Why it's time to grant Isis diplomatic recognition

When pariah states are brought into the international system, they become subject to constraints. Consider the USSR

Last week saw the publication of a cache of internal memos leaked from official Isis sources, including a “24-page statecraft blueprint”. The documents show that Isis has already lived up to its name, whether we like it or not.

Yet Western policies continue to deny this reality. Like the war on drugs, the war against Isis remains predicated on the flawed notion that acceptance implies legitimation. With the US and other Western countries are finally coming round to more reality-based drugs policies, the time has come to embrace the same principles of harm-reduction when it comes to international relations.  Only by recognising and treating Isis as a bona fide state can we hope to understand its workings and motivations and, ultimately, contain its murderous advance across the region.

History shows that diplomatic recognition of extremist governments can make them more likely to moderate their behaviour. While pariahs are able behave with impunity, when brought within the international system, they become subject to constraints. The most striking example of this was the Soviet Union.

For three years following the revolution of 1917, the US, UK and France believed they could defeat the spread of Communism in Russia with force. Thousands of troops were deployed to fight against the Red Army in a brutal and confusing civil war, to no avail. When Vladimir Lenin finally proclaimed the creation of the USSR in 1922, Western powers refused to accept it.

Shunned by the international community, the Bolsheviks acted in much the same way as Isis do now. Thousands of churches and priceless historical artefacts were destroyed in the name of an extremist ideology. Firing squads roamed the countryside brutally executing enemies of the regime. Similarly to Isis, Russia’s new rulers recognised neither the legitimacy of neighbouring governments nor the sanctity of their borders. For example, the Communist International explicitly sought to export world revolution and sponsored armed uprisings in Germany, Hungary and Estonia.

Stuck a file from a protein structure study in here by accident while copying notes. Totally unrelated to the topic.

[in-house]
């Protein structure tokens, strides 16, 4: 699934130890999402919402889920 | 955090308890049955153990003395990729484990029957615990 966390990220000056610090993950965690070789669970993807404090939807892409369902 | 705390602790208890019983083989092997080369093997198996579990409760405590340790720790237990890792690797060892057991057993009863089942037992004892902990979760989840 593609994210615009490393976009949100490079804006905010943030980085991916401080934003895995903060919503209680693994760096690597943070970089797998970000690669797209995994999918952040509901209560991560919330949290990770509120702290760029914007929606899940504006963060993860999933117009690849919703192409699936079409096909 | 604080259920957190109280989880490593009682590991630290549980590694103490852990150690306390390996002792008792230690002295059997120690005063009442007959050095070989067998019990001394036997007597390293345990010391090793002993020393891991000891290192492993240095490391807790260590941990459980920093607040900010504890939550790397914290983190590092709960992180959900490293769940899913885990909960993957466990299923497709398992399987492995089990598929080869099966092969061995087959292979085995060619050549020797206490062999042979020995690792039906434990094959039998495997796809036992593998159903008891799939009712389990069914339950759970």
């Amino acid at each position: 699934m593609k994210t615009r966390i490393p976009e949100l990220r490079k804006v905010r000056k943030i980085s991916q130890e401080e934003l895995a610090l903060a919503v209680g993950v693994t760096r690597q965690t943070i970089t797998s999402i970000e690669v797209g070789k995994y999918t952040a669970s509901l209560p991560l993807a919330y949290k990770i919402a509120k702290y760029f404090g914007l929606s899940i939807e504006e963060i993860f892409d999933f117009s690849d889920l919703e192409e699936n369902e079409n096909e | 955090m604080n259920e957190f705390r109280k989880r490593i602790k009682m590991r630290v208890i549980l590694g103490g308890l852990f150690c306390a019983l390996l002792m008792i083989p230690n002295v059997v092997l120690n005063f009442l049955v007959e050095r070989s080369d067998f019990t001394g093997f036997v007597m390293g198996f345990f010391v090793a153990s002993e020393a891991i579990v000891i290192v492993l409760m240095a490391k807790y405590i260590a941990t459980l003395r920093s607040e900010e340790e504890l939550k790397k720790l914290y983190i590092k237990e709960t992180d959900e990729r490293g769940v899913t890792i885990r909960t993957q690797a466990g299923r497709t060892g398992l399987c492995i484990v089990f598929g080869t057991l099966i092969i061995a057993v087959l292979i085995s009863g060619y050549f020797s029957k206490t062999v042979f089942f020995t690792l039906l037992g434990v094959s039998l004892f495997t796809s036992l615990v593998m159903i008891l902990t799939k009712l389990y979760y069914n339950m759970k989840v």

Britain finally established diplomatic relations in 1924; nearly a decade passed before the US and most of the rest of the world followed suit.  Widespread diplomatic recognition of the USSR did little to quell the internal excesses of the regime. But it did correspond to a shift in Soviet foreign policy from ideological zealotry to greater pragmatism and accommodation with its neighbours.

As the quest for world revolution was replaced with the much more modest doctrine of “Socialism in one country”, Moscow stopped actively plotting the overthrow of Western governments. While the USSR would remain a foe of the West for the next 50 years, it became a predictable and rational opponent, one that knew the rules of the game and could be counted to stick to them. In fact, for all its anxiety and terror, the cold war also produced the longest period of peace and stability between the great powers. The historian John Lewis Gaddis described it as the “long peace”.

Isis exists, and wishful thinking cannot will it away. As with the war on drugs, which has singularly failed to curb either use or trafficking, the international bombing campaign has done little to stop the self-described Caliphate from attaining the core principles of statehood. It now controls significant territory, governs a population of up to 10 million, operates an increasingly sophisticated civil service bureaucracy and has largely established a monopoly on violence. Only by accepting reality and extending diplomatic recognition to Isis can the West hope to gain a credible means to moderate and constrain its further advance. The Soviet scenario is now the least worst option: it is time to forge a long peace with militant Islam.

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